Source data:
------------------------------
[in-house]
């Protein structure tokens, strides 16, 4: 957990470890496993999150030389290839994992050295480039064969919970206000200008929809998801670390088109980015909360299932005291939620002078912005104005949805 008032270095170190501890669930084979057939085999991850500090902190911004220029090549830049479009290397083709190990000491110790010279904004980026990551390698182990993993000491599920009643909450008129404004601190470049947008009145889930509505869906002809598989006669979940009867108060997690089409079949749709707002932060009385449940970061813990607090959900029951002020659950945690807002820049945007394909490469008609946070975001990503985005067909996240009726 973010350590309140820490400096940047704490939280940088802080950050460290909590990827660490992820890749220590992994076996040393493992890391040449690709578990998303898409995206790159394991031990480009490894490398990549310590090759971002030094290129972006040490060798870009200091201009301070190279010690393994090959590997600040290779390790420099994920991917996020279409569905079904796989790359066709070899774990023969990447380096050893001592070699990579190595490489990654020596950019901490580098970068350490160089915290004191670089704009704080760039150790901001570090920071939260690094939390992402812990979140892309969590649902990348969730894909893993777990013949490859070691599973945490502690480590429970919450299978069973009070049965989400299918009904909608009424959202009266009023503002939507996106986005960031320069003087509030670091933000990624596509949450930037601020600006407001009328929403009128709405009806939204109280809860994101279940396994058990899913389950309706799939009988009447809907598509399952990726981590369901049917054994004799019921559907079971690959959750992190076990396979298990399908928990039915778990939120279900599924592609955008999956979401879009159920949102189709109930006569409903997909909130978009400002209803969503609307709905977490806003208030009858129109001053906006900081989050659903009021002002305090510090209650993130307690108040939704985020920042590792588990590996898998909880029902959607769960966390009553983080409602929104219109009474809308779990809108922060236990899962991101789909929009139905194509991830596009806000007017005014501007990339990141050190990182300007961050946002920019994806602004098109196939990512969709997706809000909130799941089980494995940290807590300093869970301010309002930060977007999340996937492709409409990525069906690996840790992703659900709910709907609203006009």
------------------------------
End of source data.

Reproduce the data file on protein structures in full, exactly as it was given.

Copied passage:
[in-house]
């Protein structure tokens, strides 16, 4: 957990470890496993999150030389290839994992050295480039064969919970206000200008929809998801670390088109980015909360299932005291939620002078912005104005949805 008032270095170190501890669930084979057939085999991850500090902190911004220029090549830049479009290397083709190990000491110790010279904004980026990551390698182990993993000491599920009643909450008129404004601190470049947008009145889930509505869906002809598989006669979940009867108060997690089409079949749709707002932060009385449940970061813990607090959900029951002020659950945690807002820049945007394909490469008609946070975001990503985005067909996240009726 973010350590309140820490400096940047704490939280940088802080950050460290909590990827660490992820890749220590992994076996040393493992890391040449690709578990998303898409995206790159394991031990480009490894490398990549310590090759971002030094290129972006040490060798870009200091201009301070190279010690393994090959590997600040290779390790420099994920991917996020279409569905079904796989790359066709070899774990023969990447380096050893001592070699990579190595490489990654020596950019901490580098970068350490160089915290004191670089704009704080760039150790901001570090920071939260690094939390992402812990979140892309969590649902990348969730894909893993777990013949490859070691599973945490502690480590429970919450299978069973009070049965989400299918009904909608009424959202009266009023503002939507996106986005960031320069003087509030670091933000990624596509949450930037601020600006407001009328929403009128709405009806939204109280809860994101279940396994058990899913389950309706799939009988009447809907598509399952990726981590369901049917054994004799019921559907079971690959959750992190076990396979298990399908928990039915778990939120279900599924592609955008999956979401879009159920949102189709109930006569409903997909909130978009400002209803969503609307709905977490806003208030009858129109001053906006900081989050659903009021002002305090510090209650993130307690108040939704985020920042590792588990590996898998909880029902959607769960966390009553983080409602929104219109009474809308779990809108922060236990899962991101789909929009139905194509991830596009806000007017005014501007990339990141050190990182300007961050946002920019994806602004098109196939990512969709997706809000909130799941089980494995940290807590300093869970301010309002930060977007999340996937492709409409990525069906690996840790992703659900709910709907609203006009």